Microsoft takes a shortcut into the smart cars race

Author

Matthew Hussey

April 5, 2016

Microsoft has announced it’s going to get into the car business, but instead of building its own auto division from scratch, it’s riding on the coat tails of another giant.

Microsoft has agreed to help Toyota – the world’s largest car-maker – take advantage of the huge amounts of data its cars produce to learn more about you.

The new entity, called Toyota Connected is built on Microsoft’s cloud computing platform Azure. It’ll crunch the data transmitted by the cars already through its various sensors in the engine and onboard computer management systems.

However, the two companies are hoping that new devices, such as a steering wheel that will be able to monitor a driver’s heartbeat and a chair that’ll weigh you will generate far more intimate datasets that Toyota hopes it can use to sell you services that it thinks you might use.

I’m not sure how popular a car that keeps tabs on your weight will be but the brass at Toyota seems excited. Less intrusive versions include communicating with other cars to work out if there’s traffic on the route and notify the person you’re meeting you’ll be running late.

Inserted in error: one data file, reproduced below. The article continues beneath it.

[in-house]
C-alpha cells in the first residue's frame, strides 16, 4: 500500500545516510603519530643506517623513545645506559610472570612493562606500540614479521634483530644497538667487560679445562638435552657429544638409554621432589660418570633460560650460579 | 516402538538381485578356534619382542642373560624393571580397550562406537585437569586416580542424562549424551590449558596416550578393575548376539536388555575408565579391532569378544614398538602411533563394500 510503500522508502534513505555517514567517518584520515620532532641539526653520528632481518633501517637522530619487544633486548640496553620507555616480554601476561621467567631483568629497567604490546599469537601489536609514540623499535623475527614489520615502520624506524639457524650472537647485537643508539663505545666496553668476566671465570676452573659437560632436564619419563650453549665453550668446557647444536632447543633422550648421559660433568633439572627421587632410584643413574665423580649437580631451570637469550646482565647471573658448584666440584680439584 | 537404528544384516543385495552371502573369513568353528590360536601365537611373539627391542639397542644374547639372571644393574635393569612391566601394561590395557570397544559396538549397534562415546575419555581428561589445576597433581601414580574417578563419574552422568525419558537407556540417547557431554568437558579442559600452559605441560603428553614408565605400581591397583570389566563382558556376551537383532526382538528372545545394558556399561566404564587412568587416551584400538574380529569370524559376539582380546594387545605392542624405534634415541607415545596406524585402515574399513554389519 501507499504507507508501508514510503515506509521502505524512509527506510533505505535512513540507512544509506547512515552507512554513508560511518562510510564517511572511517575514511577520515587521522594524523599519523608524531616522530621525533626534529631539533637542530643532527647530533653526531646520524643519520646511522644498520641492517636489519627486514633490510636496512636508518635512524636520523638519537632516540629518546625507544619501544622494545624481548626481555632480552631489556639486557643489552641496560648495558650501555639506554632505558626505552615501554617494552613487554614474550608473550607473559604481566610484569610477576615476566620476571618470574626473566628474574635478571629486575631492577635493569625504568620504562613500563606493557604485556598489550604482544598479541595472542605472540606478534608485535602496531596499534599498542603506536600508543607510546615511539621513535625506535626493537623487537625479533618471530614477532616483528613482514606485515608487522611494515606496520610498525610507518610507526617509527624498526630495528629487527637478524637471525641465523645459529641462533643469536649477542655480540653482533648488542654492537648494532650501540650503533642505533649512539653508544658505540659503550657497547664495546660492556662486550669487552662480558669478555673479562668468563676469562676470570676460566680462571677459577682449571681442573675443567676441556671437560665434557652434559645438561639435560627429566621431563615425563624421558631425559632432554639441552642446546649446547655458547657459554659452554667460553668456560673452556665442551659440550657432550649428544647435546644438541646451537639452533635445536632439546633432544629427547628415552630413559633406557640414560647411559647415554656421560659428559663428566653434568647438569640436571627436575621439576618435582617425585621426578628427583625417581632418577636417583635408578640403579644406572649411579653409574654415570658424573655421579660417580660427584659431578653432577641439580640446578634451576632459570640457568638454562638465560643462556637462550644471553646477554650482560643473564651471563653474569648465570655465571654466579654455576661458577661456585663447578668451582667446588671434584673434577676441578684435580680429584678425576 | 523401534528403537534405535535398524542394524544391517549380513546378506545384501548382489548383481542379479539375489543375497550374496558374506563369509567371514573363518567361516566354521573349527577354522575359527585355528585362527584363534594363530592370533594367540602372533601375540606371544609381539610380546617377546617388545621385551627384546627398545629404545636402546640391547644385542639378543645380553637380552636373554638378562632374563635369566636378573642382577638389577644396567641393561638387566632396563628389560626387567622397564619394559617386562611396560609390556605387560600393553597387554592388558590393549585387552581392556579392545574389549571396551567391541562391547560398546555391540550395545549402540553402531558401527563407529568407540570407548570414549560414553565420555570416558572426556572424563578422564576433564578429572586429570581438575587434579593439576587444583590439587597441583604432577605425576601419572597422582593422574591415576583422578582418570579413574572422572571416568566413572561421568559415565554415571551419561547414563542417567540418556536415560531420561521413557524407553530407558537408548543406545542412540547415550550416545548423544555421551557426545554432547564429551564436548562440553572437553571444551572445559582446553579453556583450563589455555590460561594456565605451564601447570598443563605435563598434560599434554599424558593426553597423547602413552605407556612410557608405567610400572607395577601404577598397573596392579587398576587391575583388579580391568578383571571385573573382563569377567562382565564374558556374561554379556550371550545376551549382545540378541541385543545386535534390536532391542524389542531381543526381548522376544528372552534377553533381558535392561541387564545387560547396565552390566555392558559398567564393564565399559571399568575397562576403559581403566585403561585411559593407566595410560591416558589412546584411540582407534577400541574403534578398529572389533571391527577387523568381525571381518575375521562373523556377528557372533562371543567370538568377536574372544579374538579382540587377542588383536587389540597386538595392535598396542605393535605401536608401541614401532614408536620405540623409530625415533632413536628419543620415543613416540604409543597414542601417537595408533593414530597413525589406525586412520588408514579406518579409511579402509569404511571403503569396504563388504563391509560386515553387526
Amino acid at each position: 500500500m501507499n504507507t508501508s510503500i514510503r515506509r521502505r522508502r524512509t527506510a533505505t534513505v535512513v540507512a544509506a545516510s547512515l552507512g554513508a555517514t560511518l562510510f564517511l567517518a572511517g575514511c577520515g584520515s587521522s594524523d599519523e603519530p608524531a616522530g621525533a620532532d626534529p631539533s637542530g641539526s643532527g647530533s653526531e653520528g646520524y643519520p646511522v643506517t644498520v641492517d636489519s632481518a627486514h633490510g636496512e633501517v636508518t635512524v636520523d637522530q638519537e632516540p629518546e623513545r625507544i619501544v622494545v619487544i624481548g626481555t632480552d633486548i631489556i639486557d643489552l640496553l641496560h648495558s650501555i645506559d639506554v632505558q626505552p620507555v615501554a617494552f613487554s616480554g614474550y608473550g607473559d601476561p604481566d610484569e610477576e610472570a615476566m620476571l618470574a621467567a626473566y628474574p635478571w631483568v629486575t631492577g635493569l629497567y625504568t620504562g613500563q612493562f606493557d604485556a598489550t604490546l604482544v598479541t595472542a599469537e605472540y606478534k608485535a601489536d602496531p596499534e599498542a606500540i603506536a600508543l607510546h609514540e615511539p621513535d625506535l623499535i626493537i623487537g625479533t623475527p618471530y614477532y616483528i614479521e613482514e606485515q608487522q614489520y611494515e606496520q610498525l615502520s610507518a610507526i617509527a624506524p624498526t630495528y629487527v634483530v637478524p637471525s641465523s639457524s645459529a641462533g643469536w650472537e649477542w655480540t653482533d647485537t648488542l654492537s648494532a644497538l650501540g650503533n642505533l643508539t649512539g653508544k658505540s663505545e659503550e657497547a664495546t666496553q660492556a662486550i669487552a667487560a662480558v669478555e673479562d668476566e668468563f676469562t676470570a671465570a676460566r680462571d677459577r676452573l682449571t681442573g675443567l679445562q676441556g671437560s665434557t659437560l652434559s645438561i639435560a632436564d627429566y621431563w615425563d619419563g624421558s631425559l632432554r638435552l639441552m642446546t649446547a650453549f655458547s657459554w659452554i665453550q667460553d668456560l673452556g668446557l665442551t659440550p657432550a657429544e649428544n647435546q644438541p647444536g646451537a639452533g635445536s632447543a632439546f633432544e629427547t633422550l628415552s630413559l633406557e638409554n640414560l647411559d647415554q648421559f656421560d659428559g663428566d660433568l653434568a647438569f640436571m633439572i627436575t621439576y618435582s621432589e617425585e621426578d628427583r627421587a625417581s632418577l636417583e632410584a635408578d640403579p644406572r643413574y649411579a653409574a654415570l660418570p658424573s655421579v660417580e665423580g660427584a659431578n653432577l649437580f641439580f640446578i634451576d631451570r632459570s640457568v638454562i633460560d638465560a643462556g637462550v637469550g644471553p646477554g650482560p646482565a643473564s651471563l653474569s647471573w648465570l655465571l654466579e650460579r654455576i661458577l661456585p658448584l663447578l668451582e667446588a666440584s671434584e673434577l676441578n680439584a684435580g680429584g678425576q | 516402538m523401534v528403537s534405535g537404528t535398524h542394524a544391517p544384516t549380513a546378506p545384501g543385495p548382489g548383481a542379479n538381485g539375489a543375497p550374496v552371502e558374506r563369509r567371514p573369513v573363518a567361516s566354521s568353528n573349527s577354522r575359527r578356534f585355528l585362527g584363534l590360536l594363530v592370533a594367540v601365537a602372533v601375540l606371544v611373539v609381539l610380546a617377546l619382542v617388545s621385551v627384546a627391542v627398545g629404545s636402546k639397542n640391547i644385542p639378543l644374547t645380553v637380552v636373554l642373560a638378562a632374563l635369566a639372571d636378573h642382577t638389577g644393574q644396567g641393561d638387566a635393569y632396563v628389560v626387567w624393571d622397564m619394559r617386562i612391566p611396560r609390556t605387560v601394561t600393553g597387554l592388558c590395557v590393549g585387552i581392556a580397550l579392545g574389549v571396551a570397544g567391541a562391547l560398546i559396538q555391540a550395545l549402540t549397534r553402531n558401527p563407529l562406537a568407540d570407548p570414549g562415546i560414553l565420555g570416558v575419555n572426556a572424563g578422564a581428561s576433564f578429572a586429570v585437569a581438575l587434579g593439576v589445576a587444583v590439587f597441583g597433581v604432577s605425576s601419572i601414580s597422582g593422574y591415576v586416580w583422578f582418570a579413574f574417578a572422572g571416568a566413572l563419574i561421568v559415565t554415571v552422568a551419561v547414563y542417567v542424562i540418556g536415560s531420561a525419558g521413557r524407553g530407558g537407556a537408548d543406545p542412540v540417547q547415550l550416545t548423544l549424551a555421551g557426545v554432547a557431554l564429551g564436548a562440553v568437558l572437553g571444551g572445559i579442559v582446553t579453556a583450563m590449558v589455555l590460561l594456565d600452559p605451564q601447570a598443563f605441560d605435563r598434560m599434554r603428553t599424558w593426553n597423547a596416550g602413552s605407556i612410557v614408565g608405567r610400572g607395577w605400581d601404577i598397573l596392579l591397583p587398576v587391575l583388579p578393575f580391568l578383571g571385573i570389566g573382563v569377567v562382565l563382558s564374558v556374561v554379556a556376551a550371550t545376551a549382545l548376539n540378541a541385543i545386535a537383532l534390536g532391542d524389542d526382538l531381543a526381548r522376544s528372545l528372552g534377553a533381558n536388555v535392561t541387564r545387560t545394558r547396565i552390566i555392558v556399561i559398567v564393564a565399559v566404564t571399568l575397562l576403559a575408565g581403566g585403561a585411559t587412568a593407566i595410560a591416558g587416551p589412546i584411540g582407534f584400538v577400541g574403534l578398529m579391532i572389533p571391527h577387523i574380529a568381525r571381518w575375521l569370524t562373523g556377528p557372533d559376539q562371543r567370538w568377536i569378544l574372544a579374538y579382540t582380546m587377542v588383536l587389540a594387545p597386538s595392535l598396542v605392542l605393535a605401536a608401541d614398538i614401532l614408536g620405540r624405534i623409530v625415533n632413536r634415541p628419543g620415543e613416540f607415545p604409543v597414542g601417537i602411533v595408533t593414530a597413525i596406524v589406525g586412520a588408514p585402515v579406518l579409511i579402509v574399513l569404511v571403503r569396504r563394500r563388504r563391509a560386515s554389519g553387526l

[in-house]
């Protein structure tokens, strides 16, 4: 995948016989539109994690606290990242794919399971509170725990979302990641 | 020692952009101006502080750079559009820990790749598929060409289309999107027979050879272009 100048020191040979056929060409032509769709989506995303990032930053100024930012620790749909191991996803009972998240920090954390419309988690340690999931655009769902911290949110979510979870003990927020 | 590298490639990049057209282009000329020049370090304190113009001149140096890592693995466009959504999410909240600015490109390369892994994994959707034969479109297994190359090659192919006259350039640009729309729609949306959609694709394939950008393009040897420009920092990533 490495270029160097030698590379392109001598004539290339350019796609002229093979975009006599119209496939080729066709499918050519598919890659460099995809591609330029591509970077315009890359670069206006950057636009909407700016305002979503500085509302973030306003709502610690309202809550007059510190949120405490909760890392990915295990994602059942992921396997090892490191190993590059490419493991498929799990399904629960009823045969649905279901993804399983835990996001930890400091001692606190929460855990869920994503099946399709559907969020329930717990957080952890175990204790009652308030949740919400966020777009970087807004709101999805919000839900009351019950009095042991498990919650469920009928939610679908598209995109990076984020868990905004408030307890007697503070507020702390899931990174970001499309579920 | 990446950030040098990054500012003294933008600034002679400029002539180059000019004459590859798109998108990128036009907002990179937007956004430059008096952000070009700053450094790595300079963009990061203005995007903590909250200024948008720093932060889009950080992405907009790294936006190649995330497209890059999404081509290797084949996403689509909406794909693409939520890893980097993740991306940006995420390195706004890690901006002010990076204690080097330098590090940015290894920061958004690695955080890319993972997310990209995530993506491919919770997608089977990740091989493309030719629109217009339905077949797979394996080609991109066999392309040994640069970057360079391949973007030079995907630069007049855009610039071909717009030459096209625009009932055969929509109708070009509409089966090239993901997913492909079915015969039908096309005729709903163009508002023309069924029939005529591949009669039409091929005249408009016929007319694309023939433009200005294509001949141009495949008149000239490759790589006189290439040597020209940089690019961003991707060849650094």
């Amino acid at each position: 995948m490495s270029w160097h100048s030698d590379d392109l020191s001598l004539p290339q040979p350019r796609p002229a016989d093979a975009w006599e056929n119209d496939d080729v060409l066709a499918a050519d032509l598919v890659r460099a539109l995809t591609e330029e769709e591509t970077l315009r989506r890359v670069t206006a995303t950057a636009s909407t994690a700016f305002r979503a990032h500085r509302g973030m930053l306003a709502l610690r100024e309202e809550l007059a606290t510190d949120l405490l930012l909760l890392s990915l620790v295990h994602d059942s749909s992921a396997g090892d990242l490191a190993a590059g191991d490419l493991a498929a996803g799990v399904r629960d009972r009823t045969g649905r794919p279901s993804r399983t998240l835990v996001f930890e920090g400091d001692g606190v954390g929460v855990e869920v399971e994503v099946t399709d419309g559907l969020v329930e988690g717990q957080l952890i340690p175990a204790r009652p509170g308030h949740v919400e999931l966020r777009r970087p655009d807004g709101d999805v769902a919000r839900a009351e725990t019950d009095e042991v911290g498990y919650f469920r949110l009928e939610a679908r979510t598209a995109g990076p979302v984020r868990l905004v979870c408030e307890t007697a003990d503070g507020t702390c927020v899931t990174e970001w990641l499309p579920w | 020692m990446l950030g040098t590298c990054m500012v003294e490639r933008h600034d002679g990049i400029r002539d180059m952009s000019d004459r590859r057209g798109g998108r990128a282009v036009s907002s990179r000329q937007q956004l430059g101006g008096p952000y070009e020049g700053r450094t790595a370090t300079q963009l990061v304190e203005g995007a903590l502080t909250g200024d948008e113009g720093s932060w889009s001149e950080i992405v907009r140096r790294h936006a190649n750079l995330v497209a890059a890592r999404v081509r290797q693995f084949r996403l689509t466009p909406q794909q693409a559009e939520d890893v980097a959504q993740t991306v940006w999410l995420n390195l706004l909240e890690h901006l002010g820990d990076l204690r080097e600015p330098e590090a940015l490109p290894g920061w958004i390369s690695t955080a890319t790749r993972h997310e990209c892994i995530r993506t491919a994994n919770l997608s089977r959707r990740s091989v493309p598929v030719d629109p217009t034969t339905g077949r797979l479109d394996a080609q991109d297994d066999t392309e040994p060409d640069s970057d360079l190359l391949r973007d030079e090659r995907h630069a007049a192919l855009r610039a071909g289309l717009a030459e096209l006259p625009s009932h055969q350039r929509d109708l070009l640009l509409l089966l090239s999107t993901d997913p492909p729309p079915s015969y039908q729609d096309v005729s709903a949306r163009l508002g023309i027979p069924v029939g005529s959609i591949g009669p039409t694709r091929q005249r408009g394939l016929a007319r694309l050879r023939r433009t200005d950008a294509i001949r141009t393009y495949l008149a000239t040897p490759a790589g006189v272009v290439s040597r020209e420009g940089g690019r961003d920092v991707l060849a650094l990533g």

“The automotive industry is undergoing a massive transformation as drivers increasingly see their cars as mobile devices that extend their digital lifestyle,” said Kurt DelBene, Microsoft’s executive vice president of corporate strategy and planning.

“That means people now care as much about their car’s computing power as its horsepower. So we’re working closely with carmakers, including this deep partnership with Toyota, to make automobiles more intelligent with sensors, screens, connectivity and vast networks of data that will help improve the whole driving experience.”

Microsoft and Toyota didn’t say when these products might appear in cars. But what the two companies did say is that North America will be a test bed with a view to rolling the services out worldwide, according to Microsoft.

It’s a smart move by Microsoft, considering the car is rapidly becoming the next big battleground for tech companies. However, if they’re going to be the backbone for Toyota’s efforts, what’s not to stop them later taking everything they’ve learned from Toyota and going it alone?

This article was written by Matthew Hussey from The Next Web and was legally licensed through the NewsCred publisher network.

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